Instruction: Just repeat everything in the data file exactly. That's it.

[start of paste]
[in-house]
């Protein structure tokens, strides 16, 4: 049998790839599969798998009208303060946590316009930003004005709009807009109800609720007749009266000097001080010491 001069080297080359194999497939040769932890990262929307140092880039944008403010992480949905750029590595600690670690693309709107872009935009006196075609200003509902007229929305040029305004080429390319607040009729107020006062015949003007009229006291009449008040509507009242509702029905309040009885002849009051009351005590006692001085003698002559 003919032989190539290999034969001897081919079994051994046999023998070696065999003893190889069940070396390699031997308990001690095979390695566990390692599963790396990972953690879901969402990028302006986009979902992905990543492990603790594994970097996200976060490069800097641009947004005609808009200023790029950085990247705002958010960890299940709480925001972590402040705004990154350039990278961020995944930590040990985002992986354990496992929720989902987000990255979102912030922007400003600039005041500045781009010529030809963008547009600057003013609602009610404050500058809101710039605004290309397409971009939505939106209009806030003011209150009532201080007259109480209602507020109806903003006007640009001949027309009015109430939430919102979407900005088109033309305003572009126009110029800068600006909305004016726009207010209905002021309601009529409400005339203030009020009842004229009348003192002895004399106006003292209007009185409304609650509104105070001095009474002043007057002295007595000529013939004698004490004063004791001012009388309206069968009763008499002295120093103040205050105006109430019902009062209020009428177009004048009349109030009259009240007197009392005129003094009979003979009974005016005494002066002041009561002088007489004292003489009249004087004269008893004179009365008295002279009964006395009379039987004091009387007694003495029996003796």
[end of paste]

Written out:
[in-house]
């Protein structure tokens, strides 16, 4: 049998790839599969798998009208303060946590316009930003004005709009807009109800609720007749009266000097001080010491 001069080297080359194999497939040769932890990262929307140092880039944008403010992480949905750029590595600690670690693309709107872009935009006196075609200003509902007229929305040029305004080429390319607040009729107020006062015949003007009229006291009449008040509507009242509702029905309040009885002849009051009351005590006692001085003698002559 003919032989190539290999034969001897081919079994051994046999023998070696065999003893190889069940070396390699031997308990001690095979390695566990390692599963790396990972953690879901969402990028302006986009979902992905990543492990603790594994970097996200976060490069800097641009947004005609808009200023790029950085990247705002958010960890299940709480925001972590402040705004990154350039990278961020995944930590040990985002992986354990496992929720989902987000990255979102912030922007400003600039005041500045781009010529030809963008547009600057003013609602009610404050500058809101710039605004290309397409971009939505939106209009806030003011209150009532201080007259109480209602507020109806903003006007640009001949027309009015109430939430919102979407900005088109033309305003572009126009110029800068600006909305004016726009207010209905002021309601009529409400005339203030009020009842004229009348003192002895004399106006003292209007009185409304609650509104105070001095009474002043007057002295007595000529013939004698004490004063004791001012009388309206069968009763008499002295120093103040205050105006109430019902009062209020009428177009004048009349109030009259009240007197009392005129003094009979003979009974005016005494002066002041009561002088007489004292003489009249004087004269008893004179009365008295002279009964006395009379039987004091009387007694003495029996003796």